LAM seeks investment partner
Maputo – Mozambique’s flag carrier, Linhas Aéreas de Moçambique (LAM), is hunting for an international partner with which to create a separate intercontinental airline, says the state-owned company's chief executive Marlene Manave.
Manave says the airline faces major challenges to meet even its internal demand and cannot expand without an investor.
“If we were to resume inter-continental flights, we would lose money for two or three years.
“The government wants to see the Mozambican flag out there as soon as possible, but we have said we need five to 10 years before we are ready, hence the idea of finding a financially steady partner,” Manave explains.
Owned by the government, apart from a four percent shareholding distributed among its 700 staff members, LAM operates flights to 10 domestic and five regional destinations.
It has plans for routes to the Seychelles and Ethiopia.
The European Union banned LAM from entering its airspace due to safety concerns in April 2011, and the company shifted focus to regional routes.
Manave says the ban was due to “civil aviation deficiencies which continue to be a challenge”.
Now LAM hopes to cover all Southern African capitals by 2017. Manave explains that the company has seen remarkable growth recently, with the volume of business increasing from US$100 million in 2009 to US$157m last year.
LAM is eying flights to Blantyre and Lilongwe (Malawi), and Cape Town and Durban (South Africa) next year, while also covering the Mozambican cities of Tete and Nampula.
Flights to Windhoek are also being planned.
In addition, LAM is considering launching intercontinental flights to Rio de Janeiro and Sao Paulo in Brazil in 2016 or 2017.
According to Manave, LAM is working hard to remove Mozambique from the list of airlines banned from flying in EU airspace.
The first target is to have the company listed in the EU’s aviation schedule “Annex B”, which allows airlines to operate only certain types of craft in its airspace.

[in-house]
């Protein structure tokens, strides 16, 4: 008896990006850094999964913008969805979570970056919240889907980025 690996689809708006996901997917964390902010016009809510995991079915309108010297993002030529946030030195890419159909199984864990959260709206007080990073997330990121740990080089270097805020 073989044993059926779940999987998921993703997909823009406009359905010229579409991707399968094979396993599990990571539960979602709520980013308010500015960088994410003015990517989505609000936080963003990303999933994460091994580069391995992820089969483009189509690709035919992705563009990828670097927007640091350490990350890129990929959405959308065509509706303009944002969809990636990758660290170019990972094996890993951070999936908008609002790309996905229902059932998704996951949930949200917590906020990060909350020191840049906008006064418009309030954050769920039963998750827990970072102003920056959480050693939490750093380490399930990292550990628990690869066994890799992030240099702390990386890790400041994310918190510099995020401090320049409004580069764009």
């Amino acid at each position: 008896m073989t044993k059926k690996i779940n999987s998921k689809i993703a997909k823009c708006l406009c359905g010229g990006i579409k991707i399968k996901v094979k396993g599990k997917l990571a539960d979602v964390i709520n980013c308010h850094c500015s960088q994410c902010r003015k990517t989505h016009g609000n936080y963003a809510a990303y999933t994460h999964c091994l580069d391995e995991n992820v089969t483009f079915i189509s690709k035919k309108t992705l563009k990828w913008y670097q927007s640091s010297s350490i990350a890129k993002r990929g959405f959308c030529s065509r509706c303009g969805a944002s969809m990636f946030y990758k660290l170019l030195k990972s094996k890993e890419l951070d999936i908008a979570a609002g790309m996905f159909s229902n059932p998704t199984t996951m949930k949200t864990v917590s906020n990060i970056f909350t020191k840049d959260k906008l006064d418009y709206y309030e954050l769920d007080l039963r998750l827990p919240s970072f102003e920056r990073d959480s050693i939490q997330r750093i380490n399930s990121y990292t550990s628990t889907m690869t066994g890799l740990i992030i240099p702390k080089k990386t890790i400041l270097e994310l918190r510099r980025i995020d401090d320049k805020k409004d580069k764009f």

During a recent visit to LAM’s headquarters, Mozambique’s Prime Minister, Alberto Vaquina, expressed satisfaction with the airline’s progress and performance.
He was impressed by the company’s aspirations for fleet expansion and said the need for investment should be properly addressed.
The PM was also pleased that Mozambique had technicians with the skills to ensure aircraft are properly maintained.
Enter Malawian Airlines
• Charles Mkula
Air Malawi has entered a partnership with Ethiopian Airlines and will now operate as Malawian Airlines Limited.
This follows protracted talks between the two parties to resuscitate Malawi’s troubled national carrier.
“I'm pleased to announce that the deal is now settled,” said Malawi’s Public Private Partnership Commission chief executive Jimmy Lipunga in Blantyre recently.
“Ethiopian Airlines has agreed jointly with the Malawi government to change the airline's name to Malawian Airlines Limited.”
Lipunga said Malawi will have 51 percent stake in the new carrier, with Ethiopian Airlines holding the balance. Of Malawi’s majority shareholding, 31 percent will be issued to Malawians.
According to Lipunga, US$20 million will be injected in the new company to recapitalise it. Ethiopian Airlines has also promised to bring in two new craft.
Air Malawi’s fortunes had plummeted to the extent that there was no flight connection between the two major cities of Lilongwe and Blantyre. The hope is that the new venture will result in a return of local and international routes in the near future.